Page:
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Turkey explores $5bn currency swap with the UAE

Turkish officials also signed a deal with Abu Dhabi that allows the latter to directly inject US dollars into the Turkish central bank coffers
A picture taken in Istanbul on May 23, 2018 shows Turkish lira and US dollars banknotes. (AFP)
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Ankara

Turkey is seeking to bolster its central bank’s foreign currency reserves by at least $5bn in a swap agreement with the United Arab Emirates (UAE), a senior Turkish official told Middle East Eye on Friday. 

Both countries earlier this week signed a technical agreement that allows Ankara to exchange Turkish lira for Emirati dirhams. 

“The negotiations in the coming days will finalise the amount but our initial estimate is that it would be at least a $5bn deal,” the official said. 

The official added that the deal additionally allows Abu Dhabi to make direct deposits of US dollars to the Turkish central bank, amid a currency crisis in Turkey. 

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Meanwhile, a Hurriyet daily report, referring to a senior Turkish economy official, said that the swap line - an agreement between two central banks to exchange currencies - was set to be for at least $10bn.

The UAE has in the past made similar US dollar deposits to the Egyptian central bank with years-long maturity.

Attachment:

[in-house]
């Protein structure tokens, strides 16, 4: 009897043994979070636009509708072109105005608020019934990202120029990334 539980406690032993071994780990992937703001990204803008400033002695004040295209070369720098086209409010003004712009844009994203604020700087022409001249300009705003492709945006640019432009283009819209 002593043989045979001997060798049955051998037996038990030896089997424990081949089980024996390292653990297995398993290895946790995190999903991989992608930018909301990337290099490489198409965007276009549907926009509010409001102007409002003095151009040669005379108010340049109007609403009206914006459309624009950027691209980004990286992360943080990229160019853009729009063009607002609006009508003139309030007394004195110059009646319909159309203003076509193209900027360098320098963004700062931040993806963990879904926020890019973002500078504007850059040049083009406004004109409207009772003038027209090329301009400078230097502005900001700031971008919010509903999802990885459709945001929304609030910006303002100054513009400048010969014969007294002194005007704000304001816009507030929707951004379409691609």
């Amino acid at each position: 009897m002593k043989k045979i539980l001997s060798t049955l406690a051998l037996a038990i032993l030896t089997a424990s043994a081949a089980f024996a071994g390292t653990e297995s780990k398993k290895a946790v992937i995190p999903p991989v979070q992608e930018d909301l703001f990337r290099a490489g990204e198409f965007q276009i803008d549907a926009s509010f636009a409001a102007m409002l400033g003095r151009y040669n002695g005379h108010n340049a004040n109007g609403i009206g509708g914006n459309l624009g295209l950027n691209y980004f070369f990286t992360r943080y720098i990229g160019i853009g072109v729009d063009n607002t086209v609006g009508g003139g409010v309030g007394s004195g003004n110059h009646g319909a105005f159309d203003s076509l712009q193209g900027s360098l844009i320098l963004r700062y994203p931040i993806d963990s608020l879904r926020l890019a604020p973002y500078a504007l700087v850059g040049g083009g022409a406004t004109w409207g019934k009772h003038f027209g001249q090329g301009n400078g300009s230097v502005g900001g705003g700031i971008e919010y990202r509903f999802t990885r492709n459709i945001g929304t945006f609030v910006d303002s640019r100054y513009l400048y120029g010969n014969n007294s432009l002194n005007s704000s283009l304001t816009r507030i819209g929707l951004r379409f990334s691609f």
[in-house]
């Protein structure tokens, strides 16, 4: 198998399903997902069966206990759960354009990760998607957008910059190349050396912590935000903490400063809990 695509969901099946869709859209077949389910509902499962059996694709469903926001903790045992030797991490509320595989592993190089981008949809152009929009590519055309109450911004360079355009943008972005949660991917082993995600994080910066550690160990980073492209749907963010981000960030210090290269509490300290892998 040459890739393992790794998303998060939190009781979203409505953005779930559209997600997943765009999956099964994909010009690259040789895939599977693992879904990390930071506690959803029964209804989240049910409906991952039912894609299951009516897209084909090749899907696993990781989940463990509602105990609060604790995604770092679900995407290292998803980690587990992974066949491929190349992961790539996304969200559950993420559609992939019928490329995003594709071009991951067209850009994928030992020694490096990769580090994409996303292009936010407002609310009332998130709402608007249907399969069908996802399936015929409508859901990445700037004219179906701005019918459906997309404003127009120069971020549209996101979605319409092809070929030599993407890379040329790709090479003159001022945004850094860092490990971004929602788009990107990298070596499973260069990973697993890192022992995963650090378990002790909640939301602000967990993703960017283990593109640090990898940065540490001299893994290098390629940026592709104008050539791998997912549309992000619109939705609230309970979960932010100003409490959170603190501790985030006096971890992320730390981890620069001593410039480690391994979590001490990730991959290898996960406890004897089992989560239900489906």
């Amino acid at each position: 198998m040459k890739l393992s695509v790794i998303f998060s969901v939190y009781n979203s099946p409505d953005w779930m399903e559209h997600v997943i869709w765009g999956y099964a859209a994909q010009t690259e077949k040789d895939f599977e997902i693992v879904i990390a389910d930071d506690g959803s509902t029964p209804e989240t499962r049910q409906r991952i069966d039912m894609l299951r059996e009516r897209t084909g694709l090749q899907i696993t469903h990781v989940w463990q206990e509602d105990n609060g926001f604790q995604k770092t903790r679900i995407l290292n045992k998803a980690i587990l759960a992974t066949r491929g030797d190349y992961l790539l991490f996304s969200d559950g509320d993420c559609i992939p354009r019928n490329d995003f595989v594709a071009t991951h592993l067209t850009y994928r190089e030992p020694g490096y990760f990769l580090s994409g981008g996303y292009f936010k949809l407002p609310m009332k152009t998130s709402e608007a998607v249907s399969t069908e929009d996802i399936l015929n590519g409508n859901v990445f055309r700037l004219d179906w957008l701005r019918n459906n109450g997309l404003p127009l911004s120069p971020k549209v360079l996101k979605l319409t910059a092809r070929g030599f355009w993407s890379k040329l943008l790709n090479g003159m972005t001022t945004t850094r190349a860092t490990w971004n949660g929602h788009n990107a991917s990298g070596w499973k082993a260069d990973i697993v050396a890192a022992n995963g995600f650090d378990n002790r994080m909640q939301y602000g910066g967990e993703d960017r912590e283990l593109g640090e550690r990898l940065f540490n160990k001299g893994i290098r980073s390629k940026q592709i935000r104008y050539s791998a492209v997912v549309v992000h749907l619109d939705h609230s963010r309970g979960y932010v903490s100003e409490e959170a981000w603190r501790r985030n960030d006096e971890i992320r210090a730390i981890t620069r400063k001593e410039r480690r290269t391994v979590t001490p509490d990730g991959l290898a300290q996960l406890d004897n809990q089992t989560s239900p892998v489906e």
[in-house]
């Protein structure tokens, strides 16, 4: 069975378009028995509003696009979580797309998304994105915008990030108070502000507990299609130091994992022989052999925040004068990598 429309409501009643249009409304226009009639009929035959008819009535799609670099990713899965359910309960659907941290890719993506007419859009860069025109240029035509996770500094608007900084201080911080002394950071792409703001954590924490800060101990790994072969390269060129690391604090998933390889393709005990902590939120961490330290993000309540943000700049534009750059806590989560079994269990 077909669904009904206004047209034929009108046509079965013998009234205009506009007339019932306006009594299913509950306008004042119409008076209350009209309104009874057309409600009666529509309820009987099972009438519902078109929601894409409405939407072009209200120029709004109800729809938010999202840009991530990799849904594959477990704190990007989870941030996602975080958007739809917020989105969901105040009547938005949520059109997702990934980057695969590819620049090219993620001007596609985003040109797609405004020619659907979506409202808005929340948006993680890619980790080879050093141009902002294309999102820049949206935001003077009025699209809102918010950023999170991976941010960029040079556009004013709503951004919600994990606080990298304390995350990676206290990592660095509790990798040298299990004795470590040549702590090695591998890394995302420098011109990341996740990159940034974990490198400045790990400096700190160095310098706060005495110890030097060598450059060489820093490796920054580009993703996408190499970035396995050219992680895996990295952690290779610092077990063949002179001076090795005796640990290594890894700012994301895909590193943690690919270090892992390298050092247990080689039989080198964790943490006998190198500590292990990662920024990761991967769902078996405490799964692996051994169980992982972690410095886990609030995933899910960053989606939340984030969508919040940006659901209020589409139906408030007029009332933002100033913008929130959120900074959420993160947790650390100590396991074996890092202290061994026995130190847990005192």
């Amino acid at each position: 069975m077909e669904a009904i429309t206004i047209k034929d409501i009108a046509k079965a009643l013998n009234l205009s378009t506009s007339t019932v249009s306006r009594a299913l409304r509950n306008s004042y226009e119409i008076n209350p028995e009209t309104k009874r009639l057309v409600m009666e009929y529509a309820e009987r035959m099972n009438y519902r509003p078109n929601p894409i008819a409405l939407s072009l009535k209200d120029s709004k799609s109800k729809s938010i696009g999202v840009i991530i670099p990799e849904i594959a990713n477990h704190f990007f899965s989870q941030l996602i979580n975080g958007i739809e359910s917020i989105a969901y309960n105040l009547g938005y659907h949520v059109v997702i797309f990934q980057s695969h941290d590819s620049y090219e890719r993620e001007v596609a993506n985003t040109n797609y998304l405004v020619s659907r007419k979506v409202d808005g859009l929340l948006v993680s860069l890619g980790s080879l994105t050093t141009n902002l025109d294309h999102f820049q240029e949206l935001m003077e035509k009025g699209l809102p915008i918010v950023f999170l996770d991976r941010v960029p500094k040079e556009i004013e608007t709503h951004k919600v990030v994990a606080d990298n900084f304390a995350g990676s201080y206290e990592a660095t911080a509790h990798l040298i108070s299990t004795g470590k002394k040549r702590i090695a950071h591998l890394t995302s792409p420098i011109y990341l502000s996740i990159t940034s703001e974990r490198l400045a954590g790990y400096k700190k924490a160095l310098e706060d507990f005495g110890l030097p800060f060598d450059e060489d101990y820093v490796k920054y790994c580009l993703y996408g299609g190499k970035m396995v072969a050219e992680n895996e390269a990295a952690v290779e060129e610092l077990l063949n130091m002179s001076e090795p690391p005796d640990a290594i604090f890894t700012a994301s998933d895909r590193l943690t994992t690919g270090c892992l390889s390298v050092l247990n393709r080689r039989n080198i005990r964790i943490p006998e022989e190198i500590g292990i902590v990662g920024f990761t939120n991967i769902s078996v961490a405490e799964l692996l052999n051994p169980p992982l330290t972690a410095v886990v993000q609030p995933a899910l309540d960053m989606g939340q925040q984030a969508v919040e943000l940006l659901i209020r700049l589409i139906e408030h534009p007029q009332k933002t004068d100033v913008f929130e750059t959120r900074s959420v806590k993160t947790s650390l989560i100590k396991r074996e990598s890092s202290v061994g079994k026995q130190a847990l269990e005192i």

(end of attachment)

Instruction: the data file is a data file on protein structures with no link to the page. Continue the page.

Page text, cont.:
Turkey is in need of foreign investment amid record depreciation of the Turkish lira against the US dollar, mainly due to Turkish President Recep Tayyip Erdogan's crusade against interest rates. The lira is now worth around 70 percent less than it was five years ago. 

The United Arab Emirates slated $10bn for investment in Turkey on Wednesday during Abu Dhabi Crown Prince Sheikh Mohammed bin Zayed's landmark visit to Ankara to meet Erdogan.

The announcement, made to Turkish media by Mohammed Hassan al-Suwaidi, chairman of the UAE state investment fund ADQ, came on the day of Mohammed bin Zayed's first visit to Turkey in almost a decade.

The two countries have begun restoring relations over the past year, after 10 years of political and proxy conflicts in places such as Libya, Egypt and the Horn of Africa, and accusations that the Emiratis were plotting to take down the Turkish government.

In addition to a memorandum of understanding to strengthen trade, energy and environmental ties, agreements were also signed on Wednesday covering direct Emirati investment in Turkey.

Turkish officials said the investment agreements were signed between ADQ and the Turkey Wealth Fund and the Presidential Investment Office.